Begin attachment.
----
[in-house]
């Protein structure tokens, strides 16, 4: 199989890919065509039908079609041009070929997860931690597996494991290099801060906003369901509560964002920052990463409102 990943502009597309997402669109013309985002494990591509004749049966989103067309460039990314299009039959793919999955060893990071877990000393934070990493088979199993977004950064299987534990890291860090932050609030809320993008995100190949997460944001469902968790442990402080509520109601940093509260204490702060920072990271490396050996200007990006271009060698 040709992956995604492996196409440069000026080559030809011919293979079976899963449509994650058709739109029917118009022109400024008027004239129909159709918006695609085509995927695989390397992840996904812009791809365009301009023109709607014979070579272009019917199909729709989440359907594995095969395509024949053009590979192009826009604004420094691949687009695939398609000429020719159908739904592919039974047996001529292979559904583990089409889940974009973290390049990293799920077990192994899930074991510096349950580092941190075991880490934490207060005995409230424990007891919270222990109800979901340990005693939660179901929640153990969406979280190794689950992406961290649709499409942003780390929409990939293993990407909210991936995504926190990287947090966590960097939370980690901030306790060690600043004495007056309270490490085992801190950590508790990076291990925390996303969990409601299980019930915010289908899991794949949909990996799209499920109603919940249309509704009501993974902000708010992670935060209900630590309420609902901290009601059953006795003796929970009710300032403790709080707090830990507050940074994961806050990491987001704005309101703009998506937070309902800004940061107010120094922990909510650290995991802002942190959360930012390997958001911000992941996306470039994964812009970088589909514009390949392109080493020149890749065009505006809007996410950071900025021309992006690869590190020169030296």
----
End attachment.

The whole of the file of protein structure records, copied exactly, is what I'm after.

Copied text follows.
[in-house]
């Protein structure tokens, strides 16, 4: 199989890919065509039908079609041009070929997860931690597996494991290099801060906003369901509560964002920052990463409102 990943502009597309997402669109013309985002494990591509004749049966989103067309460039990314299009039959793919999955060893990071877990000393934070990493088979199993977004950064299987534990890291860090932050609030809320993008995100190949997460944001469902968790442990402080509520109601940093509260204490702060920072990271490396050996200007990006271009060698 040709992956995604492996196409440069000026080559030809011919293979079976899963449509994650058709739109029917118009022109400024008027004239129909159709918006695609085509995927695989390397992840996904812009791809365009301009023109709607014979070579272009019917199909729709989440359907594995095969395509024949053009590979192009826009604004420094691949687009695939398609000429020719159908739904592919039974047996001529292979559904583990089409889940974009973290390049990293799920077990192994899930074991510096349950580092941190075991880490934490207060005995409230424990007891919270222990109800979901340990005693939660179901929640153990969406979280190794689950992406961290649709499409942003780390929409990939293993990407909210991936995504926190990287947090966590960097939370980690901030306790060690600043004495007056309270490490085992801190950590508790990076291990925390996303969990409601299980019930915010289908899991794949949909990996799209499920109603919940249309509704009501993974902000708010992670935060209900630590309420609902901290009601059953006795003796929970009710300032403790709080707090830990507050940074994961806050990491987001704005309101703009998506937070309902800004940061107010120094922990909510650290995991802002942190959360930012390997958001911000992941996306470039994964812009970088589909514009390949392109080493020149890749065009505006809007996410950071900025021309992006690869590190020169030296």